Wed Aug 30 17:49:55 PDT 2006

Reinforcing Positive-Reinforcement

Okay, I'll admit it: while I use clicker training with Glindy, deep in my soul I'm not a whole-hearted convert. I still believe that there are times that corrections are warranted, and I'm product enough of our punishment-based society that I still harbor the occasional suspicion that reward-based training will fail me at some critical moment. However, I had an experience this weekend that served to reinforce my belief in positive-reinforcement training.

As I've no doubt mentioned before, one of the bad habits that Glindy has always had is arousal-whining. Whenever she's anxious or excited, she whines like a puppy. It's not a demand bark, and she's not in pain, although strangers who don't know her the way I do have occasionally asked "Why is she crying?" It's just her way of expressing too much pent-up emotion; it is most definitely annoying, though.

We were day-tripping to Carnelian Bay to provide some Asperger's Syndrome advocacy to a group of parents and school-aged children; that's something one associate of mine chooses to call being a "self-narrating zoo exhibit," but which I prefer to call providing hope and insight. Anyway, it was a long drive through unfamiliar terrain, and Glindy started her "Ooh, ooh! Something strange is going on!" whining almost right away.

An hour of ineffective shushing, useless muzzle-gripping, and unproductive "look" commands was enough to convince me that I needed a different strategy on the way home. I'd tried the cued silences, the corrective touches, and incompatible behaviors; now it was time to give pure shaping a chance.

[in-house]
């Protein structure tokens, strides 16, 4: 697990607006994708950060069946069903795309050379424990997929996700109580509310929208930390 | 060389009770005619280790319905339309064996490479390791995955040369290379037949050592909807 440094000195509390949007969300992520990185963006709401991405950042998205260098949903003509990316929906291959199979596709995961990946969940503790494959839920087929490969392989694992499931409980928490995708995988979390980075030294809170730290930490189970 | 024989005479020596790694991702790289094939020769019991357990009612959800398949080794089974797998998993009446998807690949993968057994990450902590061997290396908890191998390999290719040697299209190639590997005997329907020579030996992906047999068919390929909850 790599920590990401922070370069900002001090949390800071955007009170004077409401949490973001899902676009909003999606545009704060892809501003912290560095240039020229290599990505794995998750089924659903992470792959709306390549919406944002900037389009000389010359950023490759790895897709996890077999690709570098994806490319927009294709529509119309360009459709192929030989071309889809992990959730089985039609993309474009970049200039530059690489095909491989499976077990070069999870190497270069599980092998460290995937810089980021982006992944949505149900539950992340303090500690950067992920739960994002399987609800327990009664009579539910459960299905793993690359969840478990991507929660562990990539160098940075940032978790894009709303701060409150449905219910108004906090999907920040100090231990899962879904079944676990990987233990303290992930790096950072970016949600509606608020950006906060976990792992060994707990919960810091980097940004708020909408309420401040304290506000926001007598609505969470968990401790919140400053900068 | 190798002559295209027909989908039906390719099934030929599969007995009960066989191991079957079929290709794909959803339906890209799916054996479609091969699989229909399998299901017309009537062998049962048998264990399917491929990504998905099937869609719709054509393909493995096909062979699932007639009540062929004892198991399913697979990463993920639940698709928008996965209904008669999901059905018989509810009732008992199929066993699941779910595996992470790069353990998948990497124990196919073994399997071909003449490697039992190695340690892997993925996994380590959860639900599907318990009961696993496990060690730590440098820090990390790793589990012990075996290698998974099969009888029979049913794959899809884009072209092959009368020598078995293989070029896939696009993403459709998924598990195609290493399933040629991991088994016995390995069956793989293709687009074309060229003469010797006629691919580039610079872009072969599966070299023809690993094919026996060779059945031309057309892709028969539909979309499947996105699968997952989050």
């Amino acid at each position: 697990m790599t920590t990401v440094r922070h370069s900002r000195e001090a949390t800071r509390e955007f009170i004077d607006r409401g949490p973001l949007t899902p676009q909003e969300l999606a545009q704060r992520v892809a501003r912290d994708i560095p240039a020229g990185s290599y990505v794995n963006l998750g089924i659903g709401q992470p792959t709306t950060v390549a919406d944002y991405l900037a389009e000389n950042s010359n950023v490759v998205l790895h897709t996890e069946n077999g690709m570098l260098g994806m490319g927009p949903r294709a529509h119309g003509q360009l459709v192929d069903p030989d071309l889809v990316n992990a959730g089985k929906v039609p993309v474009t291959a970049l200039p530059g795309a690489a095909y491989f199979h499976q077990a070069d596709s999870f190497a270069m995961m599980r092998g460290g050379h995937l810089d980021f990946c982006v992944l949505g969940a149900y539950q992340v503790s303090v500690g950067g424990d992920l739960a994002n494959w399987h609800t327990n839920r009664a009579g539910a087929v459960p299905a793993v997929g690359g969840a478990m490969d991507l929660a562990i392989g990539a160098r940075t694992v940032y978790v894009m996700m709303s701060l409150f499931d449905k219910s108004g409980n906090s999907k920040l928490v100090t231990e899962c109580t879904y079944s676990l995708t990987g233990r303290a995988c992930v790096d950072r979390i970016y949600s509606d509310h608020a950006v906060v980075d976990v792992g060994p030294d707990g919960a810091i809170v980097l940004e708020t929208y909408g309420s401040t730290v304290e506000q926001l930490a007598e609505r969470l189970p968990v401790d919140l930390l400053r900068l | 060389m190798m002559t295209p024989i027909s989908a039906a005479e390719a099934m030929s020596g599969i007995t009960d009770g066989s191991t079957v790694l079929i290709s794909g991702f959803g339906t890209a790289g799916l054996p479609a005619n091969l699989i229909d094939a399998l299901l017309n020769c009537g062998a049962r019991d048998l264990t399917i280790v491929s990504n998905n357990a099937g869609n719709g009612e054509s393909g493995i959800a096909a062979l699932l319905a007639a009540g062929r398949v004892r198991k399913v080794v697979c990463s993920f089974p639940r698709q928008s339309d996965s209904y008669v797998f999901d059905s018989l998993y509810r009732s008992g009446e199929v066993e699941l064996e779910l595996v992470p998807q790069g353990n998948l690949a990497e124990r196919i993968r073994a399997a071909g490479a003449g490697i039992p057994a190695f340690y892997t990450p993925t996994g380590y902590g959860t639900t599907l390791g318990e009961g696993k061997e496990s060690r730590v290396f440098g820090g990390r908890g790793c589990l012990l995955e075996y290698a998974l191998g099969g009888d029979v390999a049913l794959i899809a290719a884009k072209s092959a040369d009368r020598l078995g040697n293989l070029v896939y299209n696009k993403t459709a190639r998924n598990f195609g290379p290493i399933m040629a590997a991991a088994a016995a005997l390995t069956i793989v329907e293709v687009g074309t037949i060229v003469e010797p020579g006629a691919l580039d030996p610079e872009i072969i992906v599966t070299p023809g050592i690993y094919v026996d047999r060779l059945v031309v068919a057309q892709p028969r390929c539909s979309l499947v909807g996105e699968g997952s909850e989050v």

On the way back, I propped a treat bag filled with Grizzly NuTreats on the flat surface just in front of my gear-shift, and kept an iClick in my left hand as I drove along the mountain roads. Every time Glindy was quiet for even a fraction of a second, I'd click and treat.

Of course, in the beginning, I made all the usual mistakes that I warn other people against: being afraid to dole out a lot of treats at the start; putting her on too thin of a reinforcement schedule at first; being afraid to click if she wasn't quiet long enough; stretching the time between clicks past her breaking point; missing clickable opportunities; and of course, occasionally clicking just as she started to whine again.

Nevertheless, Glindy and I made the most of that hour to refine our individual techniques. After about 15 minutes of click/treat, she started to get the idea--or maybe my timing just improved. Either way, I started to up the ante.

First I stretched the time between clicks. Then I dropped the time requirement, and only clicked for quiet downs in the back seat no matter how short. Then I started lengthening the time again, and eventually worked up to a three-minute fixed-ratio schedule.

By the time we got home, Glindy was lying quietly in the back seat, and hadn't whined for more than a split-second in well over half an hour. I'm sure we'll have to repeat the process again many times in the future before it's second nature to her, but I just knew by the end of that ride that Glindy had figured out that lying quietly in the back was a good way to make salmon pieces appear like manna from heaven, and that for whatever reason I was no longer moved to do unpleasant things like grabbing her muzzle for no reason at all (from a canine perspective).

Even if we're still reliant on treats at this point, and even though I'm not convinced that I can rely on this behavior in higher-stress environments, the important thing is that I got the behavior that I wanted with minimal fuss. The greatest value, of course, is that I elicited a desirable behavior while strengthening my bond with my dog.

I'm still a product of a punishment-based society, but it's training sessions like this that encourage me to have more faith in the clicker. In short, this time the clicker reinforced me.

Posted by Todd A. Jacobs | Permalink